GEOTHERMAL POWER IN KENYA
By Paul Ndiho
December 29, 2010
Kenya, facing an acute energy crisis, is expanding its use of geothermal energy, with the help of multi-national cooperations.
Outside of Kenya’s capital, Nairobi, the landscape around Naivasha town looks like a modern day snakes-and-ladders set. It’s all part of the steel infrastructure of the Olkaria Geothermal Power Station, located in a national park where giraffes graze close to the fence, unfazed by the whirr of power-producing turbines. The power stations here at Olkaria produce 163 megawatts, 13 per cent of Kenya’s total generating capacity.
“The project started by United Nations Development Program that funded the first exploration; the service exploration which means geochemistry, geology, geophysics, environment and heat from measurements. And it is from that study that Olkaria was identified for the first exploration wells.”
In Africa’s vast landscape, finding the best places to drill for geothermal energy can be challenging.
“We have encouraged the scientists working in the geothermal development to come up with more accurate data and data that can be combined so that the risk of a fail drilling is now less; and that greatly reduces the cost of geothermal exploitation.”
With its high oil prices, coupled with drought and population spikes, much of Africa is facing an acute energy crisis.
“The longer Rift Valley of East Africa, there are thousands of megawatts of proven potential for geothermal power generation. It is a clean and increasingly cheap source of energy that also provides countries with inability to become less dependent on world plus a few markets and to develop their domestic capacity to generate power for their people and their economies in the future.”
Olkaria Geothermal Power Project is next to farms that produce some of the finest flowers in the world.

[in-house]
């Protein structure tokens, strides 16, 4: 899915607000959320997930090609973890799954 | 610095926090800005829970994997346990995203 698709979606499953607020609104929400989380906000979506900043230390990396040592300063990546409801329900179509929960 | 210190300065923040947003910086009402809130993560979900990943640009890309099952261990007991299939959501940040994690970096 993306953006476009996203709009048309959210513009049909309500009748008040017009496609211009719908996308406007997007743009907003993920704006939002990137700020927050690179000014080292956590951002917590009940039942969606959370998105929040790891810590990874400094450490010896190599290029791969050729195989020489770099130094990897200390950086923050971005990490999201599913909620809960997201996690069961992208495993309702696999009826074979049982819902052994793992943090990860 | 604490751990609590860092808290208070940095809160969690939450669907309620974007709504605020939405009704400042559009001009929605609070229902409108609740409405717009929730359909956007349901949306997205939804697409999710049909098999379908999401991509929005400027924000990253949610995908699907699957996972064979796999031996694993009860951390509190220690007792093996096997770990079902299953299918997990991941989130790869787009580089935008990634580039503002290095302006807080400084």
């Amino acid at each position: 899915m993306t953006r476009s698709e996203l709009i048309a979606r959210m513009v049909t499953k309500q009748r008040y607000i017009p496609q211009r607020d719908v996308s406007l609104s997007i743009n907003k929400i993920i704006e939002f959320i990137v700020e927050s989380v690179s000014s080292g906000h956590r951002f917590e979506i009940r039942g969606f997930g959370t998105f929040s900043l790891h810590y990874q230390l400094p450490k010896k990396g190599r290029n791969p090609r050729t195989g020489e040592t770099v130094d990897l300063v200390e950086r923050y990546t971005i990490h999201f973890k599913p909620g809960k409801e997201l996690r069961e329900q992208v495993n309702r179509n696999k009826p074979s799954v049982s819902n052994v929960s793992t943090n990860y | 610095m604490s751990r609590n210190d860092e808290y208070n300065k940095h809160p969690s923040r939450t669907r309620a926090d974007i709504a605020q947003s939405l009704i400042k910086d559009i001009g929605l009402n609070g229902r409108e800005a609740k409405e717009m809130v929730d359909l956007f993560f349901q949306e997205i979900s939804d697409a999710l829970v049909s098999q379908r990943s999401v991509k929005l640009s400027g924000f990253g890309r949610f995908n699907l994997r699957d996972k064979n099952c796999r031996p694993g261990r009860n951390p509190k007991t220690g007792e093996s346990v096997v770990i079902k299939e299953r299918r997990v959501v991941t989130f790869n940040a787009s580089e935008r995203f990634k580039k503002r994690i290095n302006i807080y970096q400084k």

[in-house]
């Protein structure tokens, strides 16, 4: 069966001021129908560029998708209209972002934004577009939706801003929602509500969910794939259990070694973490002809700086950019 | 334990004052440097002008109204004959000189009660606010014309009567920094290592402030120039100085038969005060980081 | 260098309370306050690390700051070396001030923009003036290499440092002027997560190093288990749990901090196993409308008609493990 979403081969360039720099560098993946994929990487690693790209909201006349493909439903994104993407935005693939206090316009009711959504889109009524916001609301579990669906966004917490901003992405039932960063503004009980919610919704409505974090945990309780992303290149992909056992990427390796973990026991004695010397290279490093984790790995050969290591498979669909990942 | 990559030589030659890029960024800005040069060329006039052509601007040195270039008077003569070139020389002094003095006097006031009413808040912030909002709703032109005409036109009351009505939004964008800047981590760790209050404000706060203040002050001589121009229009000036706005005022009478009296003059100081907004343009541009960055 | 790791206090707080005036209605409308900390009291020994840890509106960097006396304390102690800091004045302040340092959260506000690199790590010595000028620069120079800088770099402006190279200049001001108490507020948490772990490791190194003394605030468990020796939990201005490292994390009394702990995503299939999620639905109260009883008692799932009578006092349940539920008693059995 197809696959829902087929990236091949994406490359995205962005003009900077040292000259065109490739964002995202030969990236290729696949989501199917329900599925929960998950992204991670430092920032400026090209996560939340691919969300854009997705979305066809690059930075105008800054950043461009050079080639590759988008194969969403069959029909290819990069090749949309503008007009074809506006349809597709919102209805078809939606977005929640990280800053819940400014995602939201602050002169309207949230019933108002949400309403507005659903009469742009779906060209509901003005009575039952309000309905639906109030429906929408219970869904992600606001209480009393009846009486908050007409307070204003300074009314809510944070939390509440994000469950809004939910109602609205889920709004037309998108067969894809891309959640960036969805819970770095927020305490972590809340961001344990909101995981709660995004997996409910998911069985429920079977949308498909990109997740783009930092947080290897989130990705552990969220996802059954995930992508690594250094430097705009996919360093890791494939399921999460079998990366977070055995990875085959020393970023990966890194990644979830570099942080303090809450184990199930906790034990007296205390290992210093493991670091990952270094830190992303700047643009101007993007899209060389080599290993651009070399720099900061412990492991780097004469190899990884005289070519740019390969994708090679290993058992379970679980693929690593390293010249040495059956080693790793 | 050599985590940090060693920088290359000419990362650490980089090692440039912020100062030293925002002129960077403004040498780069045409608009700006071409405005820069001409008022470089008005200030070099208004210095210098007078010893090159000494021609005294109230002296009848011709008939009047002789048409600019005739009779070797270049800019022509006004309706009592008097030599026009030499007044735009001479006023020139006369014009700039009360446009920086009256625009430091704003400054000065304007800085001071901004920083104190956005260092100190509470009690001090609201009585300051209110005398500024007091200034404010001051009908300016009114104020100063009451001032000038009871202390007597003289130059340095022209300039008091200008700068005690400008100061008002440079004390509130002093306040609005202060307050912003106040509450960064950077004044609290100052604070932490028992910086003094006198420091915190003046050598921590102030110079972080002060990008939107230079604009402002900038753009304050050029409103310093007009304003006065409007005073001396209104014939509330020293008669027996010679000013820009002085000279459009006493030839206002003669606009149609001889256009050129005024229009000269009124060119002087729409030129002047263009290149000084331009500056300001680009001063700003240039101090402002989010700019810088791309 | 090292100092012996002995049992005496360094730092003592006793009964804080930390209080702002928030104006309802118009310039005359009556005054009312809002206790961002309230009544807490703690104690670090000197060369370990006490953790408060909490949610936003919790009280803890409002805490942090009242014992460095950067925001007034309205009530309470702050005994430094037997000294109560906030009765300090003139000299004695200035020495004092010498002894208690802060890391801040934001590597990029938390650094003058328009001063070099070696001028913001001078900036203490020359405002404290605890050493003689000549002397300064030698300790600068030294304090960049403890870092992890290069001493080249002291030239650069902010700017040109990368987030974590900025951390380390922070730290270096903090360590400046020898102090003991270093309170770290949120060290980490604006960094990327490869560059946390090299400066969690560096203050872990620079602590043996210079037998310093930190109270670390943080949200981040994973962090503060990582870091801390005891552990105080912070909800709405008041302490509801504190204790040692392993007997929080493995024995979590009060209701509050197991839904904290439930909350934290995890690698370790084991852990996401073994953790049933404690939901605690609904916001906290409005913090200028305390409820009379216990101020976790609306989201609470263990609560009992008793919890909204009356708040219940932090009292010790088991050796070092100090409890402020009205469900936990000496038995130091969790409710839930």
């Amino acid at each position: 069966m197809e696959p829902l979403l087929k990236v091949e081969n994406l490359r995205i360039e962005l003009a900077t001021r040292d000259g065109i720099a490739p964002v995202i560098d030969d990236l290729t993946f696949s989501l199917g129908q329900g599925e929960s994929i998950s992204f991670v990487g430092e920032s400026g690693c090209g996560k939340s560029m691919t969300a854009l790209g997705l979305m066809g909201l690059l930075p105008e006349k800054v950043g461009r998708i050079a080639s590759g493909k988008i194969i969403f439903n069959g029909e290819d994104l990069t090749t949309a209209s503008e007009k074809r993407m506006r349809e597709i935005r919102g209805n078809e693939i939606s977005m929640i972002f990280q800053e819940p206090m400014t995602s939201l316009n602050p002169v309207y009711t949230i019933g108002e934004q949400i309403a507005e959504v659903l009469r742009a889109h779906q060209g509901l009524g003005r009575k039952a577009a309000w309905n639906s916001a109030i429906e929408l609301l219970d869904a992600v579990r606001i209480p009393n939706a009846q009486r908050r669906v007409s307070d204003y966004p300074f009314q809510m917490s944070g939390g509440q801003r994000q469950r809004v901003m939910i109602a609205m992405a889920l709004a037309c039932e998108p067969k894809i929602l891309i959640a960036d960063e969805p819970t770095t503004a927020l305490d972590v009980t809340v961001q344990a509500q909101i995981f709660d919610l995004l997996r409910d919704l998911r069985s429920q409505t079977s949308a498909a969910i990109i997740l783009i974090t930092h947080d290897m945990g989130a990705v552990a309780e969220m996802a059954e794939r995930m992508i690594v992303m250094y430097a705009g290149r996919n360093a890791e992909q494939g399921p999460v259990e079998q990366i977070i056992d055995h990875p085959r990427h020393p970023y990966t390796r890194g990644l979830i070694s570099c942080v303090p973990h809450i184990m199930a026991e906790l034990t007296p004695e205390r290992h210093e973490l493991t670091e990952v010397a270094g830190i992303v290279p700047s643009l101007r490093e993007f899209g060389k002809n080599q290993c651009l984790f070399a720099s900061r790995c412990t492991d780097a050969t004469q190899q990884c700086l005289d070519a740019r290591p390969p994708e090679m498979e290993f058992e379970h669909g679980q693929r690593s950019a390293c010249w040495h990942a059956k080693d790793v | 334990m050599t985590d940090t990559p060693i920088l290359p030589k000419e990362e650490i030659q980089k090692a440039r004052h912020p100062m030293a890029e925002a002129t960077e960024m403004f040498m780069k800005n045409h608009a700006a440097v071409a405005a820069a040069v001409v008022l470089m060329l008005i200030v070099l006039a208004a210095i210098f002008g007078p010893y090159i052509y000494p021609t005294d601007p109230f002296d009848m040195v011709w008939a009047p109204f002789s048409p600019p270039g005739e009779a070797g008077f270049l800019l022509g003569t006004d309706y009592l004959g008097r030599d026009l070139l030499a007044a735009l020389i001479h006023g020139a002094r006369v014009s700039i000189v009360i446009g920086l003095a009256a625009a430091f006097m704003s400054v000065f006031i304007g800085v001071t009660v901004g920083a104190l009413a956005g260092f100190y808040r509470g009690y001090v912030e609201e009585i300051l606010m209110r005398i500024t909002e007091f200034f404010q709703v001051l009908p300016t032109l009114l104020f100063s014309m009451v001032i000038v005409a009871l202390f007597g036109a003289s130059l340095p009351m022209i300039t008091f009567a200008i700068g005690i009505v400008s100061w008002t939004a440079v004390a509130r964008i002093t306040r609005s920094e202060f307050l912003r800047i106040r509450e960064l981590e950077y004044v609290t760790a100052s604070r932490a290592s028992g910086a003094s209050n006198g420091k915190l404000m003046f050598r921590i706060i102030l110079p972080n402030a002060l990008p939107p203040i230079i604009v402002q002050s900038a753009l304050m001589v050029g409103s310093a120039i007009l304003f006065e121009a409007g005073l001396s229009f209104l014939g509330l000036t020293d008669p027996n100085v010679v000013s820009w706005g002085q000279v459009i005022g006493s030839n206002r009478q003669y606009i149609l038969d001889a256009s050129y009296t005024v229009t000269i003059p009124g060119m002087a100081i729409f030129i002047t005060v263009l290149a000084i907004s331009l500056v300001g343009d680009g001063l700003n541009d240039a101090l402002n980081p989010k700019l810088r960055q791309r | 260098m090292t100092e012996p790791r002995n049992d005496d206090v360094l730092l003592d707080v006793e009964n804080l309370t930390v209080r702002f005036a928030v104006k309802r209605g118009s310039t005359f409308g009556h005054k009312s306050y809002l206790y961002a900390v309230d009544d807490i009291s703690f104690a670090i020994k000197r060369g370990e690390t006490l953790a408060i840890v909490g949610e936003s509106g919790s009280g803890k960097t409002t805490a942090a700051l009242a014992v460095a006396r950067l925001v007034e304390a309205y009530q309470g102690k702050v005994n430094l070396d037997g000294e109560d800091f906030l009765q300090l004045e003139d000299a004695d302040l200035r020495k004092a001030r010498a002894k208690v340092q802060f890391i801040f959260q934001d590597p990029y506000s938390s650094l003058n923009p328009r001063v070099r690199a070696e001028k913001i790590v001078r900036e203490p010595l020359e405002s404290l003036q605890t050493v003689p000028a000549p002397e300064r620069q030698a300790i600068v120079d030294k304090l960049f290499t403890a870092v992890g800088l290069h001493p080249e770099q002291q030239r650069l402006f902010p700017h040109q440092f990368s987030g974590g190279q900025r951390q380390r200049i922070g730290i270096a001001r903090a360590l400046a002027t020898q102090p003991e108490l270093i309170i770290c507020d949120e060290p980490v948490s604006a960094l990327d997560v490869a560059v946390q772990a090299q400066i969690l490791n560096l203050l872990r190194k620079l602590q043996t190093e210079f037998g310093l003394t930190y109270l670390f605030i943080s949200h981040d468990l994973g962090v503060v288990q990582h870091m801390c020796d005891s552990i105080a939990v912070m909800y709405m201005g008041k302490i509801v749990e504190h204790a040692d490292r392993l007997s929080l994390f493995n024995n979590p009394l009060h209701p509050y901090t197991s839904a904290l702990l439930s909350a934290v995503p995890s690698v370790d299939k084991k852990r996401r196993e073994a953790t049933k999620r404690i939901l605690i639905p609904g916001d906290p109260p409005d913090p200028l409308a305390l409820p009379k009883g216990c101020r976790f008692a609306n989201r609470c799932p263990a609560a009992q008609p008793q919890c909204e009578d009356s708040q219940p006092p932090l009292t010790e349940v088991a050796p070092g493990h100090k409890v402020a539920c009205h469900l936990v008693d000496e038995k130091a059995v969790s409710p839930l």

“Here in Kenya we have very hot days but also very cold nights, so when we get the cold nights the relative humidity is rising in the early morning so we pass the heat through these pipes basically to push the humid air out of the vents so that we don’t need to use fungicide because we are controlling the relative humidity in the green house and preventing condensation of the leaves or on the flowers. Here you can see a pipe where we are going to basically in the future using this pipe to inject carbon dioxide into the green house to enhance the growth of the plant and increase the photosynthesis of the crops itself which should increase the production capacity, and that’s basically ‘part and parcel’ of the geothermal project that we are doing will extract the C02 source from the geothermal well and inject it to the green house to convert that C02 into oxygen.
The “Oserian” flower farm makes good use of energy from existing geothermal wells, but better power generation is on the way:
“The geothermal prospects of Kenya itself will in the next years be developed. But the success of the project is even over and beyond because it showcased also to the other countries in the region that geothermal is not a risky technology any longer but a credible addition, a credible completion to the existing power mix.”
Analysts say geothermal energy is the most economical power generation option for Kenya, and they say this innovation is a boon for Africa, and will attract foreign investment and expertise to the region.